RYLA participant fights polio in Nigeria
To graduate from South Tahoe High School in California, USA, students are required to master a new skill for their senior project. This year, some chose a musical instrument, others a foreign language or snowboarding. Seventeen-year-old Brittney Cummings talked her way onto a polio immunization trip. She left for Abuja, Nigeria, in mid-November with about 70 Rotarians and other adults.
Cummings helped the group immunize children in Abuja and visited the West Africa Project Fair, which is intended to promote Rotary's legacy in the fight against polio by supporting additional humanitarian projects in the region.
Cummings first learned about Rotary's work, including polio eradication, at a Rotary Youth Leadership Awards (RYLA) event run by districts 5180 and 5190 near Portola, California, in 2006.
"I didn’t know you could still get polio," she says. "I thought it had been eradicated, so that caught my attention."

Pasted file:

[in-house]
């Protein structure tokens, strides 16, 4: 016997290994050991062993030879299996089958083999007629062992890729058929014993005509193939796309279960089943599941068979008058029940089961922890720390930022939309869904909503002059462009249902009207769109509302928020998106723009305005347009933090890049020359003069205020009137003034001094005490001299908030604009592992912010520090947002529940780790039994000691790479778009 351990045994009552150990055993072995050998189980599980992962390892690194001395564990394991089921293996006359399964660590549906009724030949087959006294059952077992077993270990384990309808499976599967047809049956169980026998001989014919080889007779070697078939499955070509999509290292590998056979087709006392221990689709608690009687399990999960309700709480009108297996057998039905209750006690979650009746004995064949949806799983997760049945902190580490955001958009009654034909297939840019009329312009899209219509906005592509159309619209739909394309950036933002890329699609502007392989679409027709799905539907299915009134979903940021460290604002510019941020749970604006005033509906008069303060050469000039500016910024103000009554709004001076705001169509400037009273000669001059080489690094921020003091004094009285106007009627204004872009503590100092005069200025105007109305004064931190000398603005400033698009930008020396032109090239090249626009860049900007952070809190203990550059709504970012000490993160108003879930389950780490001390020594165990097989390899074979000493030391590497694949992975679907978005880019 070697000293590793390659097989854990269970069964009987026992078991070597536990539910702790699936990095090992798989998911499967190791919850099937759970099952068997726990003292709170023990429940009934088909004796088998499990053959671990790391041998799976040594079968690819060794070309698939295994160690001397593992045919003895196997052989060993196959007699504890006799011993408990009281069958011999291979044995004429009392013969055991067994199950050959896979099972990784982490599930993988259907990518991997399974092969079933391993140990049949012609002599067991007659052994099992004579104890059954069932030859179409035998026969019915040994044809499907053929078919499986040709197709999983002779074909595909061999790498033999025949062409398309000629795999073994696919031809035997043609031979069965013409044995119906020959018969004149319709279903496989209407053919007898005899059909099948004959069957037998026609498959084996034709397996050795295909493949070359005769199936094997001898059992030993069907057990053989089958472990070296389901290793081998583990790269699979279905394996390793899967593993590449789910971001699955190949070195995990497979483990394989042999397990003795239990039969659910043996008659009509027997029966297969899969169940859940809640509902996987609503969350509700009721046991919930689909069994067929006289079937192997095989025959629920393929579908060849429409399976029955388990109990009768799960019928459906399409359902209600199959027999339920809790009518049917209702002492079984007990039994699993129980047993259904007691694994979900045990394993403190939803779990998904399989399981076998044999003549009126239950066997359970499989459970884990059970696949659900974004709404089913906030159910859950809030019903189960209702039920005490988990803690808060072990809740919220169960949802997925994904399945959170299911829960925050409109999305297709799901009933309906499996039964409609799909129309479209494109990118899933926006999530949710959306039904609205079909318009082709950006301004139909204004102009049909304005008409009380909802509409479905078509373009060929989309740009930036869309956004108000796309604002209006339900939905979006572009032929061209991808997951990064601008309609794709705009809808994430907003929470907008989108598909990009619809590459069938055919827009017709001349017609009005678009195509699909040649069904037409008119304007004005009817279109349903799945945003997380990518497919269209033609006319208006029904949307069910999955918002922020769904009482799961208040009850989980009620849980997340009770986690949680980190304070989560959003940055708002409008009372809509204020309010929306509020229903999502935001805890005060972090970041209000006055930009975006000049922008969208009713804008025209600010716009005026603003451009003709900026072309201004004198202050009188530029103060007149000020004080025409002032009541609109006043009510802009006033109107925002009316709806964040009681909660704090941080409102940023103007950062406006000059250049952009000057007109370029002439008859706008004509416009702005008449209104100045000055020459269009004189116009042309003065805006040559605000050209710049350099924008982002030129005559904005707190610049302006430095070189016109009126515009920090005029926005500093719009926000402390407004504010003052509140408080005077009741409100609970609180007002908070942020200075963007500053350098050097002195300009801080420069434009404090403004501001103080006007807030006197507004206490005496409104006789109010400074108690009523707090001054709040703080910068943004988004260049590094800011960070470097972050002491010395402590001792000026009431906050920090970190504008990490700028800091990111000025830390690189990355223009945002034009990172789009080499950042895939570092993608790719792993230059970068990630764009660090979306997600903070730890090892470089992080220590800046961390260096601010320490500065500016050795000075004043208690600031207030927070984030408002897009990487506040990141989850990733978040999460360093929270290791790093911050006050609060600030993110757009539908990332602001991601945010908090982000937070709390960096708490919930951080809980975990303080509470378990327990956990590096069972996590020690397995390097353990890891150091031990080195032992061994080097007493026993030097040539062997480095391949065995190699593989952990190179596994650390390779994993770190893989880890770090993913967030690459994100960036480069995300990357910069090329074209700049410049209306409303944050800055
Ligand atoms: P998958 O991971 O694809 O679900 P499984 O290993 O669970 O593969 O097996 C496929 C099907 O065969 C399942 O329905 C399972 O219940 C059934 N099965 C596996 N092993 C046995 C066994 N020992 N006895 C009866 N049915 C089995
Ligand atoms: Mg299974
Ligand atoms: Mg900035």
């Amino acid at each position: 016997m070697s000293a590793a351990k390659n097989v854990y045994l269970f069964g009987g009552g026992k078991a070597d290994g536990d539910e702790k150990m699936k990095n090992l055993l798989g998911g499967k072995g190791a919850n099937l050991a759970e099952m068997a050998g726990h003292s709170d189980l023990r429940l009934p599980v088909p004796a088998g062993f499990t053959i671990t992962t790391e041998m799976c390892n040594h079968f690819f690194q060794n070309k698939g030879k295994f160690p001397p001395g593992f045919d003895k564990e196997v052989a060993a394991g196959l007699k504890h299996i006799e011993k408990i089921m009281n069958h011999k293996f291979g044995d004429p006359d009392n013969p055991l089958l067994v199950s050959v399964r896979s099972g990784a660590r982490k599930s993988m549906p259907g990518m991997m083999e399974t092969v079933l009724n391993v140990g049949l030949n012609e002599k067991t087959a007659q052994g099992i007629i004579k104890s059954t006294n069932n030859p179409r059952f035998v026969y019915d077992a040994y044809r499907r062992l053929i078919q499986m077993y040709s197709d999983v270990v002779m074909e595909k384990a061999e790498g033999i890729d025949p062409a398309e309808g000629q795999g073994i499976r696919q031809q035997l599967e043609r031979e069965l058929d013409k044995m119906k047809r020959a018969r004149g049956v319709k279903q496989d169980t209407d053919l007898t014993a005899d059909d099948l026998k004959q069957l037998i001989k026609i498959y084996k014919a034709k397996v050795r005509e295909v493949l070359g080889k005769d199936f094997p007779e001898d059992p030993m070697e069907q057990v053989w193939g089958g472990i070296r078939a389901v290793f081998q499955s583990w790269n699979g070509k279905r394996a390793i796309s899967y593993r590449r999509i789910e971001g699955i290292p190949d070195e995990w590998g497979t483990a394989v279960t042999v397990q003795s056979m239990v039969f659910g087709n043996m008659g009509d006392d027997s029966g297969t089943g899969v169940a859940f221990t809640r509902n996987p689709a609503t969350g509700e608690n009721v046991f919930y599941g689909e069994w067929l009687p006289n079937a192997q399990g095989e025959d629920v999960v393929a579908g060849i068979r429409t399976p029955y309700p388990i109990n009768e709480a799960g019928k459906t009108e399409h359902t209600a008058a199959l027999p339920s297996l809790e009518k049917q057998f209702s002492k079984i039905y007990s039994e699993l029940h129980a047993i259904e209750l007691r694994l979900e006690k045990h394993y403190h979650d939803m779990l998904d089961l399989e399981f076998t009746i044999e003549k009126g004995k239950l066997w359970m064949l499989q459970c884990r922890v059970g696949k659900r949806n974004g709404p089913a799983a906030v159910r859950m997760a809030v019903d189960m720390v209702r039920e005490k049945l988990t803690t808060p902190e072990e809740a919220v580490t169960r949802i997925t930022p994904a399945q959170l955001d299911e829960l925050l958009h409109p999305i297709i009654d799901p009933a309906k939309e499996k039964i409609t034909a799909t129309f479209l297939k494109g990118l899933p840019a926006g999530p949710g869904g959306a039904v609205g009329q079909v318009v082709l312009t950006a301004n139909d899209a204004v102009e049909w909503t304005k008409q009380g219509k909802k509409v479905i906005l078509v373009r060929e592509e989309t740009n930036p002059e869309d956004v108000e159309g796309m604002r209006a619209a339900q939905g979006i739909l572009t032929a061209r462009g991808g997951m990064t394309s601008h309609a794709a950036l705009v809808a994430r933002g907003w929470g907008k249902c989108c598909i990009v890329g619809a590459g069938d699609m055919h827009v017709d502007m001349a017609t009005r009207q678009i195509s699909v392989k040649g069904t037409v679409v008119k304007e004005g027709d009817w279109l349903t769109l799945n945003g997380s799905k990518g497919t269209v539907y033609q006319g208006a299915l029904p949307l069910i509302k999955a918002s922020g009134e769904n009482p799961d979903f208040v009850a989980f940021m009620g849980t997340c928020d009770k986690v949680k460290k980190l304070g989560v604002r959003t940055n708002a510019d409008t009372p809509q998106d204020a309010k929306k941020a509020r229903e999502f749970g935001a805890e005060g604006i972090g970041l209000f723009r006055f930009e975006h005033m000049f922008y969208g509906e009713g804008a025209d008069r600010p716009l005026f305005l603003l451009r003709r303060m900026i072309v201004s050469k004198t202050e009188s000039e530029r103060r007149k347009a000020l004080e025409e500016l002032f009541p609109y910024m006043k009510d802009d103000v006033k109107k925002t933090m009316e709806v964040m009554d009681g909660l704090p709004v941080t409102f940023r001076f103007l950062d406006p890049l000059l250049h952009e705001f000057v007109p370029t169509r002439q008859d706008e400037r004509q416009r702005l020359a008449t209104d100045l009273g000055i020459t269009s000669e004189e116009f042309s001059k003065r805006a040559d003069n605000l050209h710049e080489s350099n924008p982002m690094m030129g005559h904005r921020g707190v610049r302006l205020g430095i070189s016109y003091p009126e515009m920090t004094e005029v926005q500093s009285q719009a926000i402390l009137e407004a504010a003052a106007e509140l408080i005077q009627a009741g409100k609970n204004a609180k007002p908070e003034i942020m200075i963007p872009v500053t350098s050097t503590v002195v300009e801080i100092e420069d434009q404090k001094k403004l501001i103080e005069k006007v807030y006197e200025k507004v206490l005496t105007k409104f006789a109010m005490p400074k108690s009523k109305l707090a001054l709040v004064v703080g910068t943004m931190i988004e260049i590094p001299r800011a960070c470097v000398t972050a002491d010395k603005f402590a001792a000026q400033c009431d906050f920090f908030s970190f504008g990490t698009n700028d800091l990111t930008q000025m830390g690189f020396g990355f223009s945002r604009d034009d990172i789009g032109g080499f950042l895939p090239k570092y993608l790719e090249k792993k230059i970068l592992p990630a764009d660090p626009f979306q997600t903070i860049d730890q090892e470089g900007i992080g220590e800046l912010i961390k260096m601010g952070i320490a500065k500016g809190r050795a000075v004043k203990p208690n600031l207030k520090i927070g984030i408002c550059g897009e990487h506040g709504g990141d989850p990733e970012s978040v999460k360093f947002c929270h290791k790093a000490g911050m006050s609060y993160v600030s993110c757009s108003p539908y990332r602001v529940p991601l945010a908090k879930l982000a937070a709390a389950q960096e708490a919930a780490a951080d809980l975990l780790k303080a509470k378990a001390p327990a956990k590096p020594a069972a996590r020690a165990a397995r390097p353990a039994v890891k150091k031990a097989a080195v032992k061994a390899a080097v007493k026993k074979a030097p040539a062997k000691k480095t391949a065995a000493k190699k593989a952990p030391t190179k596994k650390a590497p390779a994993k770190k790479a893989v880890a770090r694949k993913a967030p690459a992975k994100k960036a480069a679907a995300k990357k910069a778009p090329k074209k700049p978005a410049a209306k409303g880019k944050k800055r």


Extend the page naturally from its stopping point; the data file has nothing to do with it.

Cummings's grandfather contracted polio as a child and endured lifelong difficulties walking. He eventually died of complications related to postpolio syndrome.
When her senior project came up, Cummings contacted Rotarian Brad Howard, the Nigeria trip leader and a member of the Rotary Club of Oakland Sunrise. "I told him I wanted to help. He said I couldn't do it since I'm a minor – that I needed to find a sponsor," she recalls.
But Cummings kept calling – and calling. She eventually got in touch with Michigan Rotarian Barb Groner.
Groner, of the Rotary Club of Dowagiac, Michigan, had already traveled on 11 National Immunization Day trips. She agreed to sponsor Cummings – but only after having multiple conversations, completing piles of legal paperwork, and securing fingerprint clearances and the like. "I told her she’d have to be joined at the hip with me for 10 days," says the retired educator and school principal, who also has hosted Rotary Youth Exchange students.
Groner adds that she received glowing letters from Cummings’s RYLA sponsors and teachers. "She's a fascinating, well-educated woman who knows what she wants to do," she says.
Cummings raised about $4,000 in three weeks for the trip by sending letters to the local business community, and making many more phone calls.
When she first mentioned her senior project idea, friends thought she was joking. Now they’re inspired, she says. Many of the younger students at her school have a new idea for their senior project: traveling overseas on a humanitarian mission.
Learn more about traveling on a polio immunization campaign.